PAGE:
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Author Topic: What are displacement reactions?  (Read 12702 times)

Offline Seany

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What are displacement reactions?
« on: 05/05/2007 23:56:27 »
In experiments, where you put Iron into Copper Sulphate.. Then the Iron displaces the Copper.

How come, for vigorous experiments such as Magnesium and Copper Sulphate, there are many gases given off? If it is just a "displacement" shouldn't there be no bubbles or gases?
« Last Edit: 19/05/2007 11:53:17 by chris »


 

Offline daveshorts

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Re: What are displacement reactions?
« Reply #1 on: 06/05/2007 01:36:39 »
It all depends on what you are displacing. In water copper sulphate CuSO4 splits up into
Cu2+ and SO42-
the copper has given the sulphate 2 electrons

if you add iron which is more reactive than the copper so it will give it some electrons dissolving the iron and turning the copper back to metal.
Cu2+ + Fe -> Cu + Fe2+

If you add magnesium a similar reaction will take place
Mg2+ + Fe -> Cu + Mg2+

However there also water in your solution - H2O will sometimes naturally split into H+ and OH-

H2O reversible arrow H+ + OH-

Now iron isn't reactive enough to substitute for the H+ but magnesium is

Mg + 2H+ -> Mg2+ + H2

the hydrogen will be released as bubbles because it is a gas
 

Offline abdillah

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What are displacement reactions?
« Reply #2 on: 22/08/2007 03:36:23 »
Interesting, i don't see any other possibilities for the gas. However, the bubbles are seen to be forming quite readily which is surprising given that if you conduct an experiment with just magnesium and water, there are no bubbles observed.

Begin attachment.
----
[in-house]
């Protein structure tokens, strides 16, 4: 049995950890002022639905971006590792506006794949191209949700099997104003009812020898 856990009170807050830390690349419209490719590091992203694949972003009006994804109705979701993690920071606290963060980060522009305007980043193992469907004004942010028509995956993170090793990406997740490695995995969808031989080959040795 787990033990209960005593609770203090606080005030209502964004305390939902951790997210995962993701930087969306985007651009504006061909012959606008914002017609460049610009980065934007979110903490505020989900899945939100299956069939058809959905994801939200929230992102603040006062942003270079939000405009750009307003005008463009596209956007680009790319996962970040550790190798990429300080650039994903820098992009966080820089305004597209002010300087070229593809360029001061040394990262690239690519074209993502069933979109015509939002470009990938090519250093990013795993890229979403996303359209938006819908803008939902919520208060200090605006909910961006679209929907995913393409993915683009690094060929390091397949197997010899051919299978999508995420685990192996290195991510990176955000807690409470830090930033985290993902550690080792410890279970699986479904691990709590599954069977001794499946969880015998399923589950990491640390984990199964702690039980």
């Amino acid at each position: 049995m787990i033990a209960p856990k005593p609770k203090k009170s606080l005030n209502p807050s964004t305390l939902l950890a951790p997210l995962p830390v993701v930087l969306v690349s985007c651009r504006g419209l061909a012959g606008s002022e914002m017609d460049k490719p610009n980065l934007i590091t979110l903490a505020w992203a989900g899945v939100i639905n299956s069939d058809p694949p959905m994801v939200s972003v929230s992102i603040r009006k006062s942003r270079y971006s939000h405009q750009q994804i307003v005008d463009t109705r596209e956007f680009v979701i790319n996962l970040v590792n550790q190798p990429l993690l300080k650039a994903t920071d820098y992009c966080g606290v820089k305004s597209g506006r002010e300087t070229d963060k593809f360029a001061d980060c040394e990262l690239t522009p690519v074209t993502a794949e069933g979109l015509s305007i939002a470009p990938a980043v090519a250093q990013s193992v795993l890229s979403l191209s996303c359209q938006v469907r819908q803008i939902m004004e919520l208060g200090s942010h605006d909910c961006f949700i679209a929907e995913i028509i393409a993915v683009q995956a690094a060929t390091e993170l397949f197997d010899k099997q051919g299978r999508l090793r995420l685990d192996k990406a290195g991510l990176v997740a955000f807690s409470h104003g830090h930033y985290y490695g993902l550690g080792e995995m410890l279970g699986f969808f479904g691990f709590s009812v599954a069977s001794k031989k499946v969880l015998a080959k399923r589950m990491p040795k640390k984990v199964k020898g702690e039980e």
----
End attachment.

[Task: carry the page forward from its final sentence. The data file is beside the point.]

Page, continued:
Anyway, we can test the gas by collecting it and testing it. Has anyone tried?

So why is it that the rate of the evolution of this gas is quite fast?
 

Offline Cut Chemist

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What are displacement reactions?
« Reply #3 on: 22/08/2007 06:54:27 »
Could it be from a lowering of the pH??

When copper sulfate dissolves it normally drops the pH of the solution. 
Also some of those electrolysis experiments also include sulfuric acid in the solution.

Mg + 2H+ -> Mg2+ + H2

More H+ ions in solution would make this reaction more likely to occur.
 

Offline lightarrow

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What are displacement reactions?
« Reply #4 on: 22/08/2007 11:52:23 »
Could it be from a lowering of the pH??

When copper sulfate dissolves it normally drops the pH of the solution. 
Also some of those electrolysis experiments also include sulfuric acid in the solution.

Mg + 2H+ -> Mg2+ + H2

More H+ ions in solution would make this reaction more likely to occur.
Maybe. Which is the pH of a 1M CuSO4 solution? Also is possible that Cu++ or Cu or both acts as catalyzer for the reaction you have written (Cu is often used as catalyzer in reductions with metals).
 

Offline Cut Chemist

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What are displacement reactions?
« Reply #5 on: 22/08/2007 19:57:16 »
I have a 0.100 M solution and the pH is 4.2